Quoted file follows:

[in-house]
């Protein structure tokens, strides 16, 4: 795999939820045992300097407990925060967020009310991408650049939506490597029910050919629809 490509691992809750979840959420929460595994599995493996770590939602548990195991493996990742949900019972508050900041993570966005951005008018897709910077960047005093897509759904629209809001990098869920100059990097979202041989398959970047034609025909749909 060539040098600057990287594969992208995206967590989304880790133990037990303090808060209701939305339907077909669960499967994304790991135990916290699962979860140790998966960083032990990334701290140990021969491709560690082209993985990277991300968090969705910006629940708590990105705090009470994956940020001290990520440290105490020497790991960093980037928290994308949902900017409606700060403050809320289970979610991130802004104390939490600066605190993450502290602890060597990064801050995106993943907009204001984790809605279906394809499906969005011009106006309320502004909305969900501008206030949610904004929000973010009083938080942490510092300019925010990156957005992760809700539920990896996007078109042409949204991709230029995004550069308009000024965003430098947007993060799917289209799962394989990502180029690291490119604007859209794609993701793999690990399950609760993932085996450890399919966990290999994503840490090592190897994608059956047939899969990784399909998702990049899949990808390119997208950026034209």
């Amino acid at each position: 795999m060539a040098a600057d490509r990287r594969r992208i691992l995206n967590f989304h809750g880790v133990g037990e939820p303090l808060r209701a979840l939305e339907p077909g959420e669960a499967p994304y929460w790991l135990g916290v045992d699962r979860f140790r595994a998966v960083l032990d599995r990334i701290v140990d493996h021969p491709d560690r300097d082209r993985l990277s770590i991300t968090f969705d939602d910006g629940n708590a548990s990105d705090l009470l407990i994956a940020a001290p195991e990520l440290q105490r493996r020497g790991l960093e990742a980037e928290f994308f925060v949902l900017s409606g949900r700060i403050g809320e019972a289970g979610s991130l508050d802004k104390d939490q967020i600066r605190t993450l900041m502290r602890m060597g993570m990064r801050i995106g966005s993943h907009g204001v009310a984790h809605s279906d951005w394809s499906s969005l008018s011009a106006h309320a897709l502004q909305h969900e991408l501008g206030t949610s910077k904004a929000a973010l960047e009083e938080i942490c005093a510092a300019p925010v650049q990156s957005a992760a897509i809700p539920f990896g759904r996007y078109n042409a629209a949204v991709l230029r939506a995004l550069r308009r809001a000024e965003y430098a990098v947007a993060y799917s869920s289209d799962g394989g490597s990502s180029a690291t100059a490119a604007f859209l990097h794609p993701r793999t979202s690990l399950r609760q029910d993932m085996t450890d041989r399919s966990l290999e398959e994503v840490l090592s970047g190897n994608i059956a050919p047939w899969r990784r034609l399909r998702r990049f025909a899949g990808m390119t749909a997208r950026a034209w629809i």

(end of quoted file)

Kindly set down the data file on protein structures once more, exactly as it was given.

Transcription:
[in-house]
């Protein structure tokens, strides 16, 4: 795999939820045992300097407990925060967020009310991408650049939506490597029910050919629809 490509691992809750979840959420929460595994599995493996770590939602548990195991493996990742949900019972508050900041993570966005951005008018897709910077960047005093897509759904629209809001990098869920100059990097979202041989398959970047034609025909749909 060539040098600057990287594969992208995206967590989304880790133990037990303090808060209701939305339907077909669960499967994304790991135990916290699962979860140790998966960083032990990334701290140990021969491709560690082209993985990277991300968090969705910006629940708590990105705090009470994956940020001290990520440290105490020497790991960093980037928290994308949902900017409606700060403050809320289970979610991130802004104390939490600066605190993450502290602890060597990064801050995106993943907009204001984790809605279906394809499906969005011009106006309320502004909305969900501008206030949610904004929000973010009083938080942490510092300019925010990156957005992760809700539920990896996007078109042409949204991709230029995004550069308009000024965003430098947007993060799917289209799962394989990502180029690291490119604007859209794609993701793999690990399950609760993932085996450890399919966990290999994503840490090592190897994608059956047939899969990784399909998702990049899949990808390119997208950026034209």
């Amino acid at each position: 795999m060539a040098a600057d490509r990287r594969r992208i691992l995206n967590f989304h809750g880790v133990g037990e939820p303090l808060r209701a979840l939305e339907p077909g959420e669960a499967p994304y929460w790991l135990g916290v045992d699962r979860f140790r595994a998966v960083l032990d599995r990334i701290v140990d493996h021969p491709d560690r300097d082209r993985l990277s770590i991300t968090f969705d939602d910006g629940n708590a548990s990105d705090l009470l407990i994956a940020a001290p195991e990520l440290q105490r493996r020497g790991l960093e990742a980037e928290f994308f925060v949902l900017s409606g949900r700060i403050g809320e019972a289970g979610s991130l508050d802004k104390d939490q967020i600066r605190t993450l900041m502290r602890m060597g993570m990064r801050i995106g966005s993943h907009g204001v009310a984790h809605s279906d951005w394809s499906s969005l008018s011009a106006h309320a897709l502004q909305h969900e991408l501008g206030t949610s910077k904004a929000a973010l960047e009083e938080i942490c005093a510092a300019p925010v650049q990156s957005a992760a897509i809700p539920f990896g759904r996007y078109n042409a629209a949204v991709l230029r939506a995004l550069r308009r809001a000024e965003y430098a990098v947007a993060y799917s869920s289209d799962g394989g490597s990502s180029a690291t100059a490119a604007f859209l990097h794609p993701r793999t979202s690990l399950r609760q029910d993932m085996t450890d041989r399919s966990l290999e398959e994503v840490l090592s970047g190897n994608i059956a050919p047939w899969r990784r034609l399909r998702r990049f025909a899949g990808m390119t749909a997208r950026a034209w629809i």